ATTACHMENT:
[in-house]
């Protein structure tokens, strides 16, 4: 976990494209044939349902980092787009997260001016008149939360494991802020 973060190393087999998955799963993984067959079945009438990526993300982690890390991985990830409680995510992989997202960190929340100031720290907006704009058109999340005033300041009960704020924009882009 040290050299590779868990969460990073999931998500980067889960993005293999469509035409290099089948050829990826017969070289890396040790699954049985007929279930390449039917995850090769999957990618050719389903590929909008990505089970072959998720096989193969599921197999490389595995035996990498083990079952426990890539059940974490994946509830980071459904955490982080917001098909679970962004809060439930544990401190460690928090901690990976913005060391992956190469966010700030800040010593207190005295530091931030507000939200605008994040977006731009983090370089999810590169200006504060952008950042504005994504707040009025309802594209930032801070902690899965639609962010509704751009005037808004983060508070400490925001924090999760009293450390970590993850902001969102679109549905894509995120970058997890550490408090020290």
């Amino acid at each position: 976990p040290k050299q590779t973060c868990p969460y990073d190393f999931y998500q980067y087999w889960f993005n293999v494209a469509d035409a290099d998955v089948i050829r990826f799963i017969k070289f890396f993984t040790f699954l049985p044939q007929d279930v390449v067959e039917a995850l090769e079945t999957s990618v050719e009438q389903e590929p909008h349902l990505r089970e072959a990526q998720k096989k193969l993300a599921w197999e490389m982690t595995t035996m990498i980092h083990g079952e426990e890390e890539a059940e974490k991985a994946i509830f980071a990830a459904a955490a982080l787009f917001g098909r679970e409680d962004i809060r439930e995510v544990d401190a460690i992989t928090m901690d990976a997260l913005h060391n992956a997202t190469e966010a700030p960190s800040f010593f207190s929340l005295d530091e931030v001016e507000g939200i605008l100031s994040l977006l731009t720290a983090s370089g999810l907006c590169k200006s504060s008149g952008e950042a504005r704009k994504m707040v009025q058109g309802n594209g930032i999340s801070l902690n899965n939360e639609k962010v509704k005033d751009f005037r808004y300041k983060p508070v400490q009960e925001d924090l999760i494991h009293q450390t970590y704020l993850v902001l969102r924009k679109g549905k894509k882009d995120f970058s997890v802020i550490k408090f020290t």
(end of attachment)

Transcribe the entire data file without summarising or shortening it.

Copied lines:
[in-house]
């Protein structure tokens, strides 16, 4: 976990494209044939349902980092787009997260001016008149939360494991802020 973060190393087999998955799963993984067959079945009438990526993300982690890390991985990830409680995510992989997202960190929340100031720290907006704009058109999340005033300041009960704020924009882009 040290050299590779868990969460990073999931998500980067889960993005293999469509035409290099089948050829990826017969070289890396040790699954049985007929279930390449039917995850090769999957990618050719389903590929909008990505089970072959998720096989193969599921197999490389595995035996990498083990079952426990890539059940974490994946509830980071459904955490982080917001098909679970962004809060439930544990401190460690928090901690990976913005060391992956190469966010700030800040010593207190005295530091931030507000939200605008994040977006731009983090370089999810590169200006504060952008950042504005994504707040009025309802594209930032801070902690899965639609962010509704751009005037808004983060508070400490925001924090999760009293450390970590993850902001969102679109549905894509995120970058997890550490408090020290």
């Amino acid at each position: 976990p040290k050299q590779t973060c868990p969460y990073d190393f999931y998500q980067y087999w889960f993005n293999v494209a469509d035409a290099d998955v089948i050829r990826f799963i017969k070289f890396f993984t040790f699954l049985p044939q007929d279930v390449v067959e039917a995850l090769e079945t999957s990618v050719e009438q389903e590929p909008h349902l990505r089970e072959a990526q998720k096989k193969l993300a599921w197999e490389m982690t595995t035996m990498i980092h083990g079952e426990e890390e890539a059940e974490k991985a994946i509830f980071a990830a459904a955490a982080l787009f917001g098909r679970e409680d962004i809060r439930e995510v544990d401190a460690i992989t928090m901690d990976a997260l913005h060391n992956a997202t190469e966010a700030p960190s800040f010593f207190s929340l005295d530091e931030v001016e507000g939200i605008l100031s994040l977006l731009t720290a983090s370089g999810l907006c590169k200006s504060s008149g952008e950042a504005r704009k994504m707040v009025q058109g309802n594209g930032i999340s801070l902690n899965n939360e639609k962010v509704k005033d751009f005037r808004y300041k983060p508070v400490q009960e925001d924090l999760i494991h009293q450390t970590y704020l993850v902001l969102r924009k679109g549905k894509k882009d995120f970058s997890v802020i550490k408090f020290t």